Publicizing your screening is important to ensure you get a good turnout, and also so the purpose and objectives of your screening are clear. Be sure to schedule ample time (at least 1 month) to promote your screening. Good buzz takes a while to gain momentum.
Don’t target just one place when promoting your screening as not everyone who will be interested in attending will necessarily be reached by the same methods. Below are three broad methods for publicizing your screening, which can all be used together for best effect.
1) Online Outreach
Online outreach is a very efficient way to reach your audience, but it’s not enough to simply put something online and hope people find it. You still need to target your message.
- The 65_RedRoses Facebook Page, Twitter and website are excellent places to publicize your screening. Send the confirmed details to email@example.com and we’ll help you get the word out!
- Create an event on Facebook and invite your network. Ask them to share the Event with their own networks. Include all the relevant information (location, time, cost, how to purchase or reserve tickets, and the purpose of the screening), and use a movie poster for the image. We have several available on the 65_RedRoses website that you can use.
- Reach out to bloggers and active “tweeps” in your community who can help you publicize a screening. Asking them to share or re-tweet a link to your screening details can help reach their audiences as well.
- Send out a newsletter. Email your networks and ask them to spread the word. Check out the Screening Materials page on our website! Email anyone you think might be interested, and be sure to let them know how they can help you spread the word.
- If your event is affiliated with another organization or group, make sure they send out the e-flyer or an email to their members as well.
2) Local Media
Local media, such as daily or weekly community newspapers, are a great way to reach a large audience. However, they get a lot of requests and press releases each day so it’s important to be organized and persistent in your communications.
To get an article about your event:
- Create a press release. Play up any local angles and tailor it to the medium.
- Research the email addresses or phone numbers of your local arts, community, and news editors. Be sure to send them your press release at least ten days before the screening.
- Be personal in your emails. Address the editors by name, explain why the event would be a good thing to include in their publication, and provide your contact details for questions, in addition to your press release.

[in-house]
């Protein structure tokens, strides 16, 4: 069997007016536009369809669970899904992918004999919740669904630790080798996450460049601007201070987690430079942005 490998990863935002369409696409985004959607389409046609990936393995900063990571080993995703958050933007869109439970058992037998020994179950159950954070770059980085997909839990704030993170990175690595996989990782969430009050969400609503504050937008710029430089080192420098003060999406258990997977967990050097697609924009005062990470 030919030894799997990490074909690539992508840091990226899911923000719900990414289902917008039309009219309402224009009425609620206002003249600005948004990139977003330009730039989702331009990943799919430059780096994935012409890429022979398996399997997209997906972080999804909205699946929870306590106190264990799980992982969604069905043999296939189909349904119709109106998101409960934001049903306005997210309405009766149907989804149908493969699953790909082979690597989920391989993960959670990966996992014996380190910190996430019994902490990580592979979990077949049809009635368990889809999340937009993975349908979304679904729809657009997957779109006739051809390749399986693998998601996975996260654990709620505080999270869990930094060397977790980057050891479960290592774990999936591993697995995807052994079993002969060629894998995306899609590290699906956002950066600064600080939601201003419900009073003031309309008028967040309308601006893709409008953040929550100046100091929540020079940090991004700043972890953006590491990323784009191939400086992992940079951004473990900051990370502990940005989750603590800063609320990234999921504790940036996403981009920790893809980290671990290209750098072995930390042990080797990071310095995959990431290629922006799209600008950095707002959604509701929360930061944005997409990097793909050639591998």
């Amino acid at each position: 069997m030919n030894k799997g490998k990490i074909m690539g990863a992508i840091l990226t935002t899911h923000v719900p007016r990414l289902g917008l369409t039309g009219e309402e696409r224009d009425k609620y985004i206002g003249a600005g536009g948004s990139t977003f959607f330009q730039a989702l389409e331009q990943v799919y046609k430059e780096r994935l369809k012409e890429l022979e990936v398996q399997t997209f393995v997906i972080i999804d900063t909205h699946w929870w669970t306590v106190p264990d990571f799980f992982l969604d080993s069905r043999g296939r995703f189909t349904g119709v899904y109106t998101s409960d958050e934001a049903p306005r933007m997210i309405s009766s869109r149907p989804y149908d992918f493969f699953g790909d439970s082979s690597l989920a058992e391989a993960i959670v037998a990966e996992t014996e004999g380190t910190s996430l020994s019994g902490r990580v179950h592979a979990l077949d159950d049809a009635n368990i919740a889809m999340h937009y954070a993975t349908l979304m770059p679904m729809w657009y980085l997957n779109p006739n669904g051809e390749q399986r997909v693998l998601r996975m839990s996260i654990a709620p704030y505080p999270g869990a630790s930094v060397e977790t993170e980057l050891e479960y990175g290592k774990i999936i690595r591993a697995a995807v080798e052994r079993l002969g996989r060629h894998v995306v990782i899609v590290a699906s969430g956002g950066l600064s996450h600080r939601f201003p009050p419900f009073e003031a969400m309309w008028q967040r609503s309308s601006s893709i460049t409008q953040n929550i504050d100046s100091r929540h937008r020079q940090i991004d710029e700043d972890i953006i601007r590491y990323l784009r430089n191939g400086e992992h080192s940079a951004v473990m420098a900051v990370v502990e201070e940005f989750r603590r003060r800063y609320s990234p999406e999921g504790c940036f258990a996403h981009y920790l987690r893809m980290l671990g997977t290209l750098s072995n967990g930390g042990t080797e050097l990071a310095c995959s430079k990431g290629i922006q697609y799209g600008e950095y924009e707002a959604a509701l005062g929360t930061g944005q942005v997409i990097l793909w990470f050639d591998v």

- Always follow up your email with a phone call within the next 48 hours.
To get an event listing:
Weekly or daily papers have dedicated sections that list local community events, to which you can submit your event at no cost. It’s a good idea to try and get your screening listed in as many media outlets as possible.
Find the contact information for the individual or department in charge of event listings. Often they will have a form or guidelines for information to include. If you submit the information online, call within 48 hours to follow up and confirm that the appropriate person has received it.
Be sure to send your event details at least ten days in advance.
Other media tips:
- University papers are good places to publicize events, especially if your target audience is students.
- Don’t forget about online media and bloggers! They may reach different audiences than traditional print media.
- Send your press release to radio and TV news editors, as well as print media. Follow up to inquire about a radio or TV interview.
TIP: Approach local media (print, TV, radio, bloggers) to come on as media sponsors for your event. Consider offering a few free tickets for on-air and online giveaways.
On the Materials page, you can find a number of customizable posters and other materials to help you promote your screening.
- Distribute flyers to relevant local organizations such as your local hospital, health centre, schools and universities, or doctors offices.
- If your screening is part of another event, or is taking place during an awareness fair or week, be sure to hand out flyers at the related events.
- Don’t just drop off flyers: ask permission to put them up and explain what the screening is about. Many businesses will let you put up posters in their window or on their community event boards, especially for a great cause.
- Recruit friends or volunteers to cover different neighbourhoods.